"The empirical rendering of the question [does God exist] may continue to interest the philosopher, and it is no doubt a fascinating conversation to have with friends over a drink. But it is not a specifically theological question when taken in this way. For the believer who passes through the Christian experience, God is no longer related to as an object *out there*. Rather, God is affirmed only through a passionate participation in life itself. This means that we can no longer claim that we know God while hating our neighbor. Those who have taken part in the event of Conversion (participation in Crucifixion and Resurrection) cannot claim to believe in God except insofar as love emanates from them, transforming the world within which they are embedded."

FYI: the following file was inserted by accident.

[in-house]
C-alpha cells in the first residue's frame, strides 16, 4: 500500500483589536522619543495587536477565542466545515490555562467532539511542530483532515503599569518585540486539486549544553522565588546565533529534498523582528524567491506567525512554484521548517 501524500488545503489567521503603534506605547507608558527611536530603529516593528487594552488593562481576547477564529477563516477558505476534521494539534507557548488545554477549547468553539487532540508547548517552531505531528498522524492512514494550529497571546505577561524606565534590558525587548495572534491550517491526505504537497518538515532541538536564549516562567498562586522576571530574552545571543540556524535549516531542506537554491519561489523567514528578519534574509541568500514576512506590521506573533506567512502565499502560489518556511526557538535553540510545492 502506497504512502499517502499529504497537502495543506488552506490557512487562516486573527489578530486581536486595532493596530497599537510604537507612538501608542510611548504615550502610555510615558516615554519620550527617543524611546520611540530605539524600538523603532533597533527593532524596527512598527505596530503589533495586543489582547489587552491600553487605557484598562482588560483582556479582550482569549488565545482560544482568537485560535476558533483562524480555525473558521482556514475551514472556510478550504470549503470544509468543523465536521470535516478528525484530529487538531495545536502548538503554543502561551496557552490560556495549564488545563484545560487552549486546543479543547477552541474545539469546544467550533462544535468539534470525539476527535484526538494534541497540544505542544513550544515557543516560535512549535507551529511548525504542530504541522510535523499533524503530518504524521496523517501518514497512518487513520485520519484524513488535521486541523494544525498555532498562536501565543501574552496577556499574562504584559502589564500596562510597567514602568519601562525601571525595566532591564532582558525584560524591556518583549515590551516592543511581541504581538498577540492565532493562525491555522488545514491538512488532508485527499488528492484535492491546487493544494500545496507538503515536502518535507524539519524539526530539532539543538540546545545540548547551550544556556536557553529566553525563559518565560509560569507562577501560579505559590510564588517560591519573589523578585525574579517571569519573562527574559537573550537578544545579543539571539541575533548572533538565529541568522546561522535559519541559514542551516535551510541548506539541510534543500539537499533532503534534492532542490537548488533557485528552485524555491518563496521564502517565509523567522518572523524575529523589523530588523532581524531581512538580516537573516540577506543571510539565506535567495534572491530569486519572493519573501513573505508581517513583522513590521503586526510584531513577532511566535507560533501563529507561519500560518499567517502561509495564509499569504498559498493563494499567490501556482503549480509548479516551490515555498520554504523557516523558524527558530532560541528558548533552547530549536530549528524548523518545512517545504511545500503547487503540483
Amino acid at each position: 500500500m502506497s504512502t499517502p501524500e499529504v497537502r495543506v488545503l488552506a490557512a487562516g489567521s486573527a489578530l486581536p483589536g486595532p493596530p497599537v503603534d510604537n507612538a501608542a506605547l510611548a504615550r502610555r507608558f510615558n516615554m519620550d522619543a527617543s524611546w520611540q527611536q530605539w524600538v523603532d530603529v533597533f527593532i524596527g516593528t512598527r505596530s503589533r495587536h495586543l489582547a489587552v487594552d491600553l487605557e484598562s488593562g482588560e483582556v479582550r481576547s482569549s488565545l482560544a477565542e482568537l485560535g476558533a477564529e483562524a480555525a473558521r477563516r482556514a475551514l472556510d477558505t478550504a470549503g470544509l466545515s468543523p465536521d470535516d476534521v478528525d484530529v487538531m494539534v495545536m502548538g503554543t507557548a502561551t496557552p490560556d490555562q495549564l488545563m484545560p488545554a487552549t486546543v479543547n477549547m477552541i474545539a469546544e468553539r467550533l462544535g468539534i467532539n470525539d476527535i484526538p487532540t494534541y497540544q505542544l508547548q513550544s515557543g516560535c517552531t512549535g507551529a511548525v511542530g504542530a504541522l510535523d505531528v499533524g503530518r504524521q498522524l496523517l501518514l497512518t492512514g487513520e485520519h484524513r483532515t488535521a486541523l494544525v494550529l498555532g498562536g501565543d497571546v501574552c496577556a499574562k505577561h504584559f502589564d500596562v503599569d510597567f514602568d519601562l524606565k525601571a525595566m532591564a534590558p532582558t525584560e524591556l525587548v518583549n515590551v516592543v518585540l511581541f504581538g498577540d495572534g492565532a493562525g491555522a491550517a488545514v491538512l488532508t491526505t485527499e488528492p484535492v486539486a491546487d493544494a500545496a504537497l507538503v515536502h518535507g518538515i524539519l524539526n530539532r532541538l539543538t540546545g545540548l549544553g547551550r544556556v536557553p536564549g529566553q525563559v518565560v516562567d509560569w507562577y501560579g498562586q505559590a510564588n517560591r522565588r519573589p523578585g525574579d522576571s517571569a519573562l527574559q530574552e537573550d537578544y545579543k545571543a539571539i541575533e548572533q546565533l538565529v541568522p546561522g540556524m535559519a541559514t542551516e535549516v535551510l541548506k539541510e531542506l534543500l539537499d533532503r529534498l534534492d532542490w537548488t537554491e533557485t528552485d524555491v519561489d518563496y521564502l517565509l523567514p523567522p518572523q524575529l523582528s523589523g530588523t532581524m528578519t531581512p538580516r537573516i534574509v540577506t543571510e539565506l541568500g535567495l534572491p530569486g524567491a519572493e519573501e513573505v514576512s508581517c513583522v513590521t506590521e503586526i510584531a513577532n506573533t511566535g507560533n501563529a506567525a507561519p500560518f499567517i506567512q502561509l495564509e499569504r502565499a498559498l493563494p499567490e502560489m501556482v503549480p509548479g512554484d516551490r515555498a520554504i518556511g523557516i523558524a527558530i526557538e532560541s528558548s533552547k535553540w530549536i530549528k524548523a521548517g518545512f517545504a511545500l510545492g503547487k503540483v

-Peter Rollins

    And this:
    "The God who is with us is the God who forsakes us. The God who lets us live in the world without the working hypothesis of God is the God before whom we stand continually. Before God and with God we live without God. God lets himself be pushed out of the world onto the cross. He is weak and powerless in the world, and that is precisely the way, the only way, in which he is with us and helps us."

    -Dietrich Bonhoeffer